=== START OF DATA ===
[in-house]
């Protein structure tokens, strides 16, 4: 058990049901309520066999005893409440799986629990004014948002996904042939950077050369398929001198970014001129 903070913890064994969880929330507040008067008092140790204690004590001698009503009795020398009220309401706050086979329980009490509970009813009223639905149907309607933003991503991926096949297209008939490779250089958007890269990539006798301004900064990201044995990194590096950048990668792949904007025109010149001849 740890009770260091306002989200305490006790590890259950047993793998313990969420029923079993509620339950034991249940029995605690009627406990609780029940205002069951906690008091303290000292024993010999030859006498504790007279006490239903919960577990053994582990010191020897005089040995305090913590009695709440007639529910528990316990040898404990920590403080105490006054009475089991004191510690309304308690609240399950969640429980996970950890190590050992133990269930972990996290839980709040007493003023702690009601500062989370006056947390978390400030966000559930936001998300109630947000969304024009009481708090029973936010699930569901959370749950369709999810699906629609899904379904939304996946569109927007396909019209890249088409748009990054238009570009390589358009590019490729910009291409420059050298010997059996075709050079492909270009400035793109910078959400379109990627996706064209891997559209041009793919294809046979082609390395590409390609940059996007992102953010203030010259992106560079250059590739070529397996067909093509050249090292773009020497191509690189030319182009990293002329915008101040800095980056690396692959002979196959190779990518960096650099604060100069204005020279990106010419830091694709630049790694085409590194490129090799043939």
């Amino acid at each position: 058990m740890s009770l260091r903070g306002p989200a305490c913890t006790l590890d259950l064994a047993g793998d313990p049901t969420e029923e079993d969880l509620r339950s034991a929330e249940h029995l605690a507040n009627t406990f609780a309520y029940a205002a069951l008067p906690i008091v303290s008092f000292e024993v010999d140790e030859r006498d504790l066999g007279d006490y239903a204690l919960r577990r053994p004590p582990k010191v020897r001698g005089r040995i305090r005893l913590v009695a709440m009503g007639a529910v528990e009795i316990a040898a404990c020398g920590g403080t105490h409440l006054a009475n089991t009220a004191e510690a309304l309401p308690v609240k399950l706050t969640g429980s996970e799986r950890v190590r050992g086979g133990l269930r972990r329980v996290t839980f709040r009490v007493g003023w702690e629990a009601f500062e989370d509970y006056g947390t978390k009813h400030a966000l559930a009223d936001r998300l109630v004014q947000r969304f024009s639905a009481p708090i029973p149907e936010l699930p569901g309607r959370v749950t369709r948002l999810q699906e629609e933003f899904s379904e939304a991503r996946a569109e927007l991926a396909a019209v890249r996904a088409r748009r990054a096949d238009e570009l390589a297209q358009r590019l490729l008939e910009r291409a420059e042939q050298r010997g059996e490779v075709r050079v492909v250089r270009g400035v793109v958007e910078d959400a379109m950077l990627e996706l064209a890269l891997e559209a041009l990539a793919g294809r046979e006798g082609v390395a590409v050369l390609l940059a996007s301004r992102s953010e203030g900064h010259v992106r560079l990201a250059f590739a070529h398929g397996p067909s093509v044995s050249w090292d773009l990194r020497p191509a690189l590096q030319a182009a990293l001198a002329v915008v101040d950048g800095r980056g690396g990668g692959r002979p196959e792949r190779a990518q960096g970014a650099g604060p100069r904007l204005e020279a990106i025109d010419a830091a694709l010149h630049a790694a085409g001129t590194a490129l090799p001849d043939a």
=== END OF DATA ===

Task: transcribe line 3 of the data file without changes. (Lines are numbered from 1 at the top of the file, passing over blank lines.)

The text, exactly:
């Amino acid at each position: 058990m740890s009770l260091r903070g306002p989200a305490c913890t006790l590890d259950l064994a047993g793998d313990p049901t969420e029923e079993d969880l509620r339950s034991a929330e249940h029995l605690a507040n009627t406990f609780a309520y029940a205002a069951l008067p906690i008091v303290s008092f000292e024993v010999d140790e030859r006498d504790l066999g007279d006490y239903a204690l919960r577990r053994p004590p582990k010191v020897r001698g005089r040995i305090r005893l913590v009695a709440m009503g007639a529910v528990e009795i316990a040898a404990c020398g920590g403080t105490h409440l006054a009475n089991t009220a004191e510690a309304l309401p308690v609240k399950l706050t969640g429980s996970e799986r950890v190590r050992g086979g133990l269930r972990r329980v996290t839980f709040r009490v007493g003023w702690e629990a009601f500062e989370d509970y006056g947390t978390k009813h400030a966000l559930a009223d936001r998300l109630v004014q947000r969304f024009s639905a009481p708090i029973p149907e936010l699930p569901g309607r959370v749950t369709r948002l999810q699906e629609e933003f899904s379904e939304a991503r996946a569109e927007l991926a396909a019209v890249r996904a088409r748009r990054a096949d238009e570009l390589a297209q358009r590019l490729l008939e910009r291409a420059e042939q050298r010997g059996e490779v075709r050079v492909v250089r270009g400035v793109v958007e910078d959400a379109m950077l990627e996706l064209a890269l891997e559209a041009l990539a793919g294809r046979e006798g082609v390395a590409v050369l390609l940059a996007s301004r992102s953010e203030g900064h010259v992106r560079l990201a250059f590739a070529h398929g397996p067909s093509v044995s050249w090292d773009l990194r020497p191509a690189l590096q030319a182009a990293l001198a002329v915008v101040d950048g800095r980056g690396g990668g692959r002979p196959e792949r190779a990518q960096g970014a650099g604060p100069r904007l204005e020279a990106i025109d010419a830091a694709l010149h630049a790694a085409g001129t590194a490129l090799p001849d043939a």